The Age-Old Question: Is It Hip Dysplasia or Luxating Patellas?
Okay, so maybe it’s not really an age-old question; but any dog owner who has been up at 1 AM Googling why their pooch is limping has probably pondered the difference between the two conditions: Hip dysplasia or luxating patella?
So what, then, is the difference? Let New Haven Pet Hospital fill you in.
Hip Dysplasia or Luxating Patellas: Different Parts
The main thing that differentiates hip dysplasia or luxating patellas is the fact that they affect totally different joints.
Hip dysplasia occurs when the ball and socket joint of the hip does not form appropriately. This results in a lax (loose) joint that can be quite painful and limit mobility. Hip dysplasia occurs during development and has a largely genetic component.
Hip dysplasia can occur in any breed, but we see it most often in large dogs. It can affect one or both hips.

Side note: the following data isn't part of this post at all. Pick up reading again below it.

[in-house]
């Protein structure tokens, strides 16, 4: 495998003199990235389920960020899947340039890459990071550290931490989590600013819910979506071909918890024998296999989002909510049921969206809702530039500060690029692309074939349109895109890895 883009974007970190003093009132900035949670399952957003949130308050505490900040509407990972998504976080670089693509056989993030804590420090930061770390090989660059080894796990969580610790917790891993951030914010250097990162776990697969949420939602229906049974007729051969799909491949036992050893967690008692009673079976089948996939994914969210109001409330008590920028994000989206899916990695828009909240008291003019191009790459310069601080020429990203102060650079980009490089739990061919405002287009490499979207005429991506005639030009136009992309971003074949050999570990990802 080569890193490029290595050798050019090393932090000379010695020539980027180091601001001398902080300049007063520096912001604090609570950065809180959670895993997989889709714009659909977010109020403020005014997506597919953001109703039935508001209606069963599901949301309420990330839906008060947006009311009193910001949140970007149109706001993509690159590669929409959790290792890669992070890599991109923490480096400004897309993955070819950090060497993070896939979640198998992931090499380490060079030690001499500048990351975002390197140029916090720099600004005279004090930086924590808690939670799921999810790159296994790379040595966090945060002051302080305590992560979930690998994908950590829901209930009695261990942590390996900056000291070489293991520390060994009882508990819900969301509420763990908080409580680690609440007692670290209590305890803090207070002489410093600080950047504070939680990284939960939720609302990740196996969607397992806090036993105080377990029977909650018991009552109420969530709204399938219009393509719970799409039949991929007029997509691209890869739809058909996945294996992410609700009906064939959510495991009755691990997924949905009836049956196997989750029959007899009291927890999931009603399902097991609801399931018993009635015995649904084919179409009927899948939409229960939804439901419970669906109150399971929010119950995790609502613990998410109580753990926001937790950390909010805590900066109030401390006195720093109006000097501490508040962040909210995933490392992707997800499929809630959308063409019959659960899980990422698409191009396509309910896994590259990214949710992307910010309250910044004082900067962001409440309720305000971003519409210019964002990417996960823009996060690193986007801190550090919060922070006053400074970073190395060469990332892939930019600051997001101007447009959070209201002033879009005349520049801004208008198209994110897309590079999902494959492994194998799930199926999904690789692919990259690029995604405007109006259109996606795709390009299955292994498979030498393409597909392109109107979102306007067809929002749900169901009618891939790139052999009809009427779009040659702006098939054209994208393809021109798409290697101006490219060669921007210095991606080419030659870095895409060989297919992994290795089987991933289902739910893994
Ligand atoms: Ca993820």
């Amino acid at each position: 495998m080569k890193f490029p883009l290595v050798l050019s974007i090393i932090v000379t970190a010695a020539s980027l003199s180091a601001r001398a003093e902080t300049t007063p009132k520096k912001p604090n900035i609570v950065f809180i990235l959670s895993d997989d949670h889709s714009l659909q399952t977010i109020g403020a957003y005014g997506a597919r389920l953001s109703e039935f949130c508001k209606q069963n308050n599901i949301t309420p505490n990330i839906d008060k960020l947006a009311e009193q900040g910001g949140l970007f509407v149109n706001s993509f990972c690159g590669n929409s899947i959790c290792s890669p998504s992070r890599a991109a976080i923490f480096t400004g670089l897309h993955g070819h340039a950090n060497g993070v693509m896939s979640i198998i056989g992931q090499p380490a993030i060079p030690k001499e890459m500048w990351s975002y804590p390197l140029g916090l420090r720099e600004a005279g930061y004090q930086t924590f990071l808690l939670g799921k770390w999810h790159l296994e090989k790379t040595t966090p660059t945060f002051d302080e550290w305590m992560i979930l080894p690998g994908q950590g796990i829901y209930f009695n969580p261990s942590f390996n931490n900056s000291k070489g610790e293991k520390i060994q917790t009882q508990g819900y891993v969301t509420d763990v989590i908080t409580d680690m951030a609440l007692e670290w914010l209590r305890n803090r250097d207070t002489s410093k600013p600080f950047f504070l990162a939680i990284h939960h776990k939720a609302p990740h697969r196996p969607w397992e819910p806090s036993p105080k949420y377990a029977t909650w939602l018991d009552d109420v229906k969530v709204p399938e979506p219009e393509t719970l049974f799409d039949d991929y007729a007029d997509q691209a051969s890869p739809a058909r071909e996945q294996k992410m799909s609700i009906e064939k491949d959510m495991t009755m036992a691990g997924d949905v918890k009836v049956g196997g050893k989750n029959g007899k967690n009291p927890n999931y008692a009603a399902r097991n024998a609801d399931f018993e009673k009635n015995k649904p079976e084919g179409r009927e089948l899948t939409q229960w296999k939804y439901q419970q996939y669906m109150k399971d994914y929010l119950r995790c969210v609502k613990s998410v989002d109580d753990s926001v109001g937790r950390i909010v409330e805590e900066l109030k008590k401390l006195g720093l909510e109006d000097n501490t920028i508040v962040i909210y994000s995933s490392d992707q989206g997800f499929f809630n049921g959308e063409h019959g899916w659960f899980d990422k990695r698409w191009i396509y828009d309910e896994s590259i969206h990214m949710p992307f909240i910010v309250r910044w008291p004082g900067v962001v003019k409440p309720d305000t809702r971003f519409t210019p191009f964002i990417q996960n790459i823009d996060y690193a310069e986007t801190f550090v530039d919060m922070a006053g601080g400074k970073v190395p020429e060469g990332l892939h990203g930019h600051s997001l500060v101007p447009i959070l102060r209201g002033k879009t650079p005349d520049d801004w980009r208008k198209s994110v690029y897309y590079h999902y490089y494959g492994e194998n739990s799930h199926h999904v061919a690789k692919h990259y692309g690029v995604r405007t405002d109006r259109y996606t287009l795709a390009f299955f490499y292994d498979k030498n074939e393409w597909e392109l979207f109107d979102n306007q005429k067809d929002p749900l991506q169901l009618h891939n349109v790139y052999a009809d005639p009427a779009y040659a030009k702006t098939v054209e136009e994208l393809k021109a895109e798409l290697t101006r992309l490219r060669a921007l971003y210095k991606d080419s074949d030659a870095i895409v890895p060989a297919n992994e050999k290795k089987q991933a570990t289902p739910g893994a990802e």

Luxating patellas, on the other hand, involve the knee (stifle) joint. The patella or kneecap in these pets likes to pop to the inside (a medial luxation) or outside (a lateral luxation) of the groove it is supposed to reside in.
Patellar luxation is most commonly diagnosed in small breed dogs, but can be seen in any breed. One or both knees can have a luxating patella.
Not So Different, You and I
While hip dysplasia and patellar luxations aren’t the same problem by any stretch, they do bear a lot of similarities. Both conditions:
- Result in pain and abnormal use of one or both rear limbs
- Lead to the development of osteoarthritis in the affected joint
- Are a problem related to overall conformation and development
- Can result in very mild or very severe problems
- Often are symptomatic early in life
- Worsen with weight gain and age
- May need surgery to correct
- Can benefit from weight management, joint support, and strengthening
- May require pain management
Interestingly enough, because the knee relies on good alignment to function properly, many dogs with hip dysplasia also have patellar luxations.
There are many reasons that a dog might limp on a rear limb. Sometimes we can arrive at a diagnosis by watching your pet move and completing a basic orthopedic exam. Other times further diagnostics such as radiographs (X-rays) must be performed. Either way, don’t let your pet be in pain! If your dog is limping, it is important that we get to the bottom of the cause. Call us right away so we can get started.